Operator Speaking by Zachary Constantine

Biocontainment: Rare but Major Emergencies

2008-10-18 03:21:17 // The Operator

“Most of the trouble in this world has been caused by folks who can’t mind their own business, because they have no business of their own to mind, any more than a smallpox virus has.”

- William Seward Burroughs in “My Own Business”

Loss of All Systems Including UPS (Uninterrupted Power Supply) and Emergency Generators (This possibility is remote because of the thorough redundancy built into design of the Lab)

  • If this happens, a battery operated amber strobe warning light will be activated at 4 flashes per second, and sudden and complete loss of primary breathing air also will signal the condition.
  • Quickly secure infectious materials.
  • The magnetic interlocks on all lab doors will be automatically unlocked permitting manual egress.
  • Exit through chemical shower in pairs, and sponge ventilated suits from disinfectant containers located in shower.

- Emergency Response in Biosafety Level 4

Smallpox is a brutal killer.

During the 20th century, it is estimated that smallpox was responsible for 300–500 million deaths. In the early 1950s an estimated 50 million cases of smallpox occurred in the world each year. As recently as 1967, the World Health Organization estimated that 15 million people contracted the disease and that two million died in that year.

- Smallpox entry at Wikipedia

Smallpox is a highly contagious threat. Some say that the threat has passed.

[Smallpox] was one of the world’s most feared diseases until it was eradicated by a collaborative global vaccination programme led by the World Health Organization. The last known natural case was in Somalia in 1977. Since then, the only known cases were caused by a laboratory accident in 1978 in Birmingham, England, which killed one person and caused a limited outbreak. Smallpox was officially declared eradicated in 1979.

- Smallpox entry at the World Health Organization

Depending upon one’s task, smallpox could be an effective tool.

If used as a biological weapon, smallpox represents a serious threat to civilian populations because of its case-fatality rate of 30% or more among unvaccinated persons and the absence of specific therapy. Although smallpox has long been feared as the most devastating of all infectious diseases, its potential for devastation today is far greater than at any previous time. Routine vaccination throughout the United States ceased more than 25 years ago. In a now highly susceptible, mobile population, smallpox would be able to spread widely and rapidly throughout this country and the world.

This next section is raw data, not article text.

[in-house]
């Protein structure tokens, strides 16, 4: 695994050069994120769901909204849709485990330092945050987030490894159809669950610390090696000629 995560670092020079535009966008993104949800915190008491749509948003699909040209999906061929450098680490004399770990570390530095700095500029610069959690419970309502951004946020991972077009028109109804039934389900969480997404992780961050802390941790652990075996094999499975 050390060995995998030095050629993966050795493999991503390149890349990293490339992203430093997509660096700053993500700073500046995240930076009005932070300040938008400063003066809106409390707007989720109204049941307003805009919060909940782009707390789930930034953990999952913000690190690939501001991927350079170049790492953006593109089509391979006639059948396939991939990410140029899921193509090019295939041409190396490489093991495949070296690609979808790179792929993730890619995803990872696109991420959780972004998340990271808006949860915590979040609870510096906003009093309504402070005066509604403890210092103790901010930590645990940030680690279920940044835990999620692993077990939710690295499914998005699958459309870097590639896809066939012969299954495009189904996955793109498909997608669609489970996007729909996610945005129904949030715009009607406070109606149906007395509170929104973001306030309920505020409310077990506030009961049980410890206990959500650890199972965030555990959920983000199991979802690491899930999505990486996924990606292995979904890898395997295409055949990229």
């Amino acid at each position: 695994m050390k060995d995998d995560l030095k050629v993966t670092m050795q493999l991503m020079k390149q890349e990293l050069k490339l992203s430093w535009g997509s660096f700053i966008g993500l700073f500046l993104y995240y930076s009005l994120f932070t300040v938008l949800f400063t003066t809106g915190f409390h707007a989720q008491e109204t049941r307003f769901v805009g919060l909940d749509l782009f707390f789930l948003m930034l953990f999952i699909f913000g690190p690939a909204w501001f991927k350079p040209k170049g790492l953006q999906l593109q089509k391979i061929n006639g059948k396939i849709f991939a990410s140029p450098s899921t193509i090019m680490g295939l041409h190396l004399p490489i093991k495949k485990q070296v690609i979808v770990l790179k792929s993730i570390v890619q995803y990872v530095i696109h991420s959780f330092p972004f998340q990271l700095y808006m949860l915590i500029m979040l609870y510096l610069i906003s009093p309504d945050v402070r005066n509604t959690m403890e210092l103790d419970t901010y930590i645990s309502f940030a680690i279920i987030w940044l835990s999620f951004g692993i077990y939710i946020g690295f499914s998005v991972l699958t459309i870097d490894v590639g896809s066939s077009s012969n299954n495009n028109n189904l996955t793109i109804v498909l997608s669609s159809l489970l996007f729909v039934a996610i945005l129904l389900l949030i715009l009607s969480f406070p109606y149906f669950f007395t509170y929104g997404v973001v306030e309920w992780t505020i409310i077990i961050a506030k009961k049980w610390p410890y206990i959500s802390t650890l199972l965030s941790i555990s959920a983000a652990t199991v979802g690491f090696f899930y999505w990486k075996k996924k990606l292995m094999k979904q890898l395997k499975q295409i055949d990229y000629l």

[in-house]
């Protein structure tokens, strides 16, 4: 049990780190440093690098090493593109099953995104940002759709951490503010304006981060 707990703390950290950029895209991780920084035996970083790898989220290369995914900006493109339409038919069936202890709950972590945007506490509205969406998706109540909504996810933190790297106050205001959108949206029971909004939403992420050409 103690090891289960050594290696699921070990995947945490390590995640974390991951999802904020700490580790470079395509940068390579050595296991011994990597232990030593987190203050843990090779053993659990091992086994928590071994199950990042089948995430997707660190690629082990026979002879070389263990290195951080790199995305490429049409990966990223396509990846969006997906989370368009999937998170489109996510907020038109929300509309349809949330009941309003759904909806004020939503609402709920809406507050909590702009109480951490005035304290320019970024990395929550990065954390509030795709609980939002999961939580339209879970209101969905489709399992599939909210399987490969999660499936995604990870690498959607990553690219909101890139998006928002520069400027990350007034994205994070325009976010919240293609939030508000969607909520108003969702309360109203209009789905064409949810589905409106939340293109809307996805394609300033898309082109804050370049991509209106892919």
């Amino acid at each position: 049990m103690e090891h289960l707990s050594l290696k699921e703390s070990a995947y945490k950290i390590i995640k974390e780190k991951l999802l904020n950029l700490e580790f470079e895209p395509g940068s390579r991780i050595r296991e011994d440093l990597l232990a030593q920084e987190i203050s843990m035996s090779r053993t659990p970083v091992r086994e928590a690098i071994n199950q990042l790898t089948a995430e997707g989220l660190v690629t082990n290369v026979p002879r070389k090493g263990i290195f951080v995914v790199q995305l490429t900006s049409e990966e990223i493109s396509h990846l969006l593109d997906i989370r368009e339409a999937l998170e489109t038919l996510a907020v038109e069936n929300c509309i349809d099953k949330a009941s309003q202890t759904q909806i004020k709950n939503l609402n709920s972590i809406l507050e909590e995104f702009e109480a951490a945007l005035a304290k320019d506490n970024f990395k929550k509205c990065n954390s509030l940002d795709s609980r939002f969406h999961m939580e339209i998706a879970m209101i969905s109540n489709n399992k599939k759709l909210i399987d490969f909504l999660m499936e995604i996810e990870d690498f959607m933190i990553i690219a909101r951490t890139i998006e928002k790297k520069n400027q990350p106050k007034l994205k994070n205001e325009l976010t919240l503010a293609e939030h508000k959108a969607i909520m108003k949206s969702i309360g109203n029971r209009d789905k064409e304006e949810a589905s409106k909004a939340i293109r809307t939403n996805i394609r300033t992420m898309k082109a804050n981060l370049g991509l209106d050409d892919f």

- Smallpox as a Biological Weapon article at the
Journal of the American Medical Association

Apparently someone has found a use for it.

Declaration pursuant to section 319F-3 of the Public Health Service Act (42 U.S.C. 247d6d) to provide targeted liability protections for smallpox countermeasures based on a credible risk that the threat of exposure to variola virus, the causative agent of smallpox or other orthopoxvirus and the resulting disease constitutes a public health emergency.

- Declaration Under the Public Readiness and Emergency Preparedness Act

What are the chances that we’ll see an outbreak of smallpox, H5N1, Sabia, Lassa, Ebola, or some as-yet-unnamed agent from one of the ostensibly “secure” Biosafety Level 4 labs conveniently located near populated areas?

Date Agent Location Incident Type Reference
Prepared from PDF document:
Mistakes Happen: Accidents and Security Breaches at Biocontainment Facilities
9/11/01 Anthrax Fort Detrick, MD Intentional Release Timothy D. Read, et al. “Comparative Genomic Sequencing for Discovery of Novel Polymorphisms in Bacillus Anthracis,” Science, 6/14/2002, Vol. 296, pp. 2028-33
4/1/02 Anthrax Fort Detrick, MD Accidental Release, Exposure of Personnel David Dishneau, “Fort Detrick worker tests positive for anthrax exposure,” Associated Press, 4/19/2002
4/2/02 Anthrax Fort Detrick, MD Accidental Release, Exposure of Personnel Rick Weiss & David Snyder, “Anthrax Leaks a 2nd Time at Army Lab,” Washington Post, 4/24/2002, B1.
Early 1990′s Anthrax, Ebola, [unknowns] Fort Detrick, MD Missing Samples Rick Weiss and Joby Warrick, “Army Lost Track of Antrax Bacteria,” Washington Post, 1/21/2002, p. A1
5/7/02 [None Reported] U.S. Department of Agriculture (various sites) Containment / Security Failure “Report Finds Easy Lab Access to Deadly Pathogens,” Reuters, May 7, 2002
3/1/03 West Nile Virus Columbus, OH Accidental Release “Package Carrying West Nile Explodes at Columbus Airport,” Associated Press, 3/20/2003
6/1/03 Brucellosis, Anthrax, Ebola, [unknowns] Fort Detrick, MD Environmental Release Lois Ember, “Fort Detrick Cleans Up,” Chemical & Engineering News, 6/2/2003, p. 12
11/28/03 Anthrax U.S. Army laboratories Intentional Release Gary Matsumoto, “Anthrax Powder: State of the Art?” Science, Vol. 302, November 28, 2003, p.1492-97
12/2/03 [None Reported] Plum Island Animal Disease Laboratory, USDA (Plum Island, NY) Containment / Security Failure Marc Santora, “Power Fails for Three Hours at Plum Island Infectious Disease Lab,” New York Times, December 20, 2002, p. B1
12/03-1/04 Tuberculosis Infectious Disease Research Institute Containment Failure / Infection of Personnel Washington Department of Labor and Industries, “Inspection Information” (Sunshine Project, April 18, 2005)
8/29/05 Bubonic Plague Public Health Research Institute at the University of Medicine and Dentistry of New Jersey Missing Samples Josh Margolin and Ted Sherman, “Lab loses track of three mice that had plague,” Star-Ledger , 9/15/05

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